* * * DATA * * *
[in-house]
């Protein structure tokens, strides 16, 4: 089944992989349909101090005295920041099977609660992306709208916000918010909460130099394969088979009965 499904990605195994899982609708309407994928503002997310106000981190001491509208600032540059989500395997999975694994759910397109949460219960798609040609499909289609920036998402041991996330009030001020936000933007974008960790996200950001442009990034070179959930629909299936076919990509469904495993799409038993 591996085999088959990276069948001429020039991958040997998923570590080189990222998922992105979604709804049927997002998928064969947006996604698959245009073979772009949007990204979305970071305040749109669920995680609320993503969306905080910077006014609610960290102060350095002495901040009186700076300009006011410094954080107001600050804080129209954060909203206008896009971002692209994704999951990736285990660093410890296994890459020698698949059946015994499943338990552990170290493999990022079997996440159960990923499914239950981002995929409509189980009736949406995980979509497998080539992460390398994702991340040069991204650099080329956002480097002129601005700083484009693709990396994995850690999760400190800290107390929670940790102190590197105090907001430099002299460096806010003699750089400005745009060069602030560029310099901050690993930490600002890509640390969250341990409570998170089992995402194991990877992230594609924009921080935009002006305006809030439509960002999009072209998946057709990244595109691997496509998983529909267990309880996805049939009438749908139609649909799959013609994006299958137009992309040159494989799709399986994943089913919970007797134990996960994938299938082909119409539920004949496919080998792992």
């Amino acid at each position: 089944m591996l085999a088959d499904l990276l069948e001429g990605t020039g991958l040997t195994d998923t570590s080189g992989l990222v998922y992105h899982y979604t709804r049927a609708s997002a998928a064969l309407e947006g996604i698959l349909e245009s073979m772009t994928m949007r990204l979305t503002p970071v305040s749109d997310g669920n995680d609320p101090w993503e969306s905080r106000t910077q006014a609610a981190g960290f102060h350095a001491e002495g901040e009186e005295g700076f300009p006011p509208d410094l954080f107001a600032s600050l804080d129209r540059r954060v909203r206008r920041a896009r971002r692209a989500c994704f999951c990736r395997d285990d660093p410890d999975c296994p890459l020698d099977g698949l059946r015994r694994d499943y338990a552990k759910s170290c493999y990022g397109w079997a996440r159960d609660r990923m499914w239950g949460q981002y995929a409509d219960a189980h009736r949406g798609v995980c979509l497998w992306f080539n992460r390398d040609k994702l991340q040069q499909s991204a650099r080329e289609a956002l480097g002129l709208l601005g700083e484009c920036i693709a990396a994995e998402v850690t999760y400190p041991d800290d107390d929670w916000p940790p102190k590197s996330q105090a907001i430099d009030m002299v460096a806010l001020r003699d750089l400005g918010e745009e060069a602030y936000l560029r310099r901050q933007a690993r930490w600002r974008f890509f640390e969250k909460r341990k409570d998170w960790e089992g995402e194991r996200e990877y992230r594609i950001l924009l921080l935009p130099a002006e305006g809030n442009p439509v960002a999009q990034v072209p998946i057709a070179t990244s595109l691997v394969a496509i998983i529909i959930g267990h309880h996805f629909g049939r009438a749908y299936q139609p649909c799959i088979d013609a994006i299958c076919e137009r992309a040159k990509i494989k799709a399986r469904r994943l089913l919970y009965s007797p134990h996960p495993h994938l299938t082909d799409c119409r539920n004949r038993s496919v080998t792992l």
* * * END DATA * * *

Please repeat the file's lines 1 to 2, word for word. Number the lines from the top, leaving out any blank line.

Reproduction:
[in-house]
């Protein structure tokens, strides 16, 4: 089944992989349909101090005295920041099977609660992306709208916000918010909460130099394969088979009965 499904990605195994899982609708309407994928503002997310106000981190001491509208600032540059989500395997999975694994759910397109949460219960798609040609499909289609920036998402041991996330009030001020936000933007974008960790996200950001442009990034070179959930629909299936076919990509469904495993799409038993 591996085999088959990276069948001429020039991958040997998923570590080189990222998922992105979604709804049927997002998928064969947006996604698959245009073979772009949007990204979305970071305040749109669920995680609320993503969306905080910077006014609610960290102060350095002495901040009186700076300009006011410094954080107001600050804080129209954060909203206008896009971002692209994704999951990736285990660093410890296994890459020698698949059946015994499943338990552990170290493999990022079997996440159960990923499914239950981002995929409509189980009736949406995980979509497998080539992460390398994702991340040069991204650099080329956002480097002129601005700083484009693709990396994995850690999760400190800290107390929670940790102190590197105090907001430099002299460096806010003699750089400005745009060069602030560029310099901050690993930490600002890509640390969250341990409570998170089992995402194991990877992230594609924009921080935009002006305006809030439509960002999009072209998946057709990244595109691997496509998983529909267990309880996805049939009438749908139609649909799959013609994006299958137009992309040159494989799709399986994943089913919970007797134990996960994938299938082909119409539920004949496919080998792992």